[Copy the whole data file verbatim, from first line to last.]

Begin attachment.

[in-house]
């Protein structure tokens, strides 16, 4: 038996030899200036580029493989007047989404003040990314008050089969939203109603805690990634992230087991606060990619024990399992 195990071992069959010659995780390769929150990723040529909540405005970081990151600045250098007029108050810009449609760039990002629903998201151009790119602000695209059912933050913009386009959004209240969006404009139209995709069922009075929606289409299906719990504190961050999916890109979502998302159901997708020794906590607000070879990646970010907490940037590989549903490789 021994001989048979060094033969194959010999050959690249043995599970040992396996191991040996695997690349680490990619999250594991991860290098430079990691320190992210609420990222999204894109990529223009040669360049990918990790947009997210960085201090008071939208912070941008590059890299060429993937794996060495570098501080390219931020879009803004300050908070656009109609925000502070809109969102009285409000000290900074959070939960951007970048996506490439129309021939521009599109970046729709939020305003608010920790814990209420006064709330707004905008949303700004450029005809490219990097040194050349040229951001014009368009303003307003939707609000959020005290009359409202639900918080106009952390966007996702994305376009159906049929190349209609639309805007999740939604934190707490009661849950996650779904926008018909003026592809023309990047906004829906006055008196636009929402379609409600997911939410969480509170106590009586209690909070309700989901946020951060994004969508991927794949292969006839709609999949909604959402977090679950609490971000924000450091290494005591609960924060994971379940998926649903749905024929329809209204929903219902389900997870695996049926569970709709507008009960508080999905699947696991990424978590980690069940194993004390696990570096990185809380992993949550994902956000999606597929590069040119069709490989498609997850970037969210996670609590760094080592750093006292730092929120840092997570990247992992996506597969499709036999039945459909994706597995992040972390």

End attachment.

[in-house]
């Protein structure tokens, strides 16, 4: 038996030899200036580029493989007047989404003040990314008050089969939203109603805690990634992230087991606060990619024990399992 195990071992069959010659995780390769929150990723040529909540405005970081990151600045250098007029108050810009449609760039990002629903998201151009790119602000695209059912933050913009386009959004209240969006404009139209995709069922009075929606289409299906719990504190961050999916890109979502998302159901997708020794906590607000070879990646970010907490940037590989549903490789 021994001989048979060094033969194959010999050959690249043995599970040992396996191991040996695997690349680490990619999250594991991860290098430079990691320190992210609420990222999204894109990529223009040669360049990918990790947009997210960085201090008071939208912070941008590059890299060429993937794996060495570098501080390219931020879009803004300050908070656009109609925000502070809109969102009285409000000290900074959070939960951007970048996506490439129309021939521009599109970046729709939020305003608010920790814990209420006064709330707004905008949303700004450029005809490219990097040194050349040229951001014009368009303003307003939707609000959020005290009359409202639900918080106009952390966007996702994305376009159906049929190349209609639309805007999740939604934190707490009661849950996650779904926008018909003026592809023309990047906004829906006055008196636009929402379609409600997911939410969480509170106590009586209690909070309700989901946020951060994004969508991927794949292969006839709609999949909604959402977090679950609490971000924000450091290494005591609960924060994971379940998926649903749905024929329809209204929903219902389900997870695996049926569970709709507008009960508080999905699947696991990424978590980690069940194993004390696990570096990185809380992993949550994902956000999606597929590069040119069709490989498609997850970037969210996670609590760094080592750093006292730092929120840092997570990247992992996506597969499709036999039945459909994706597995992040972390």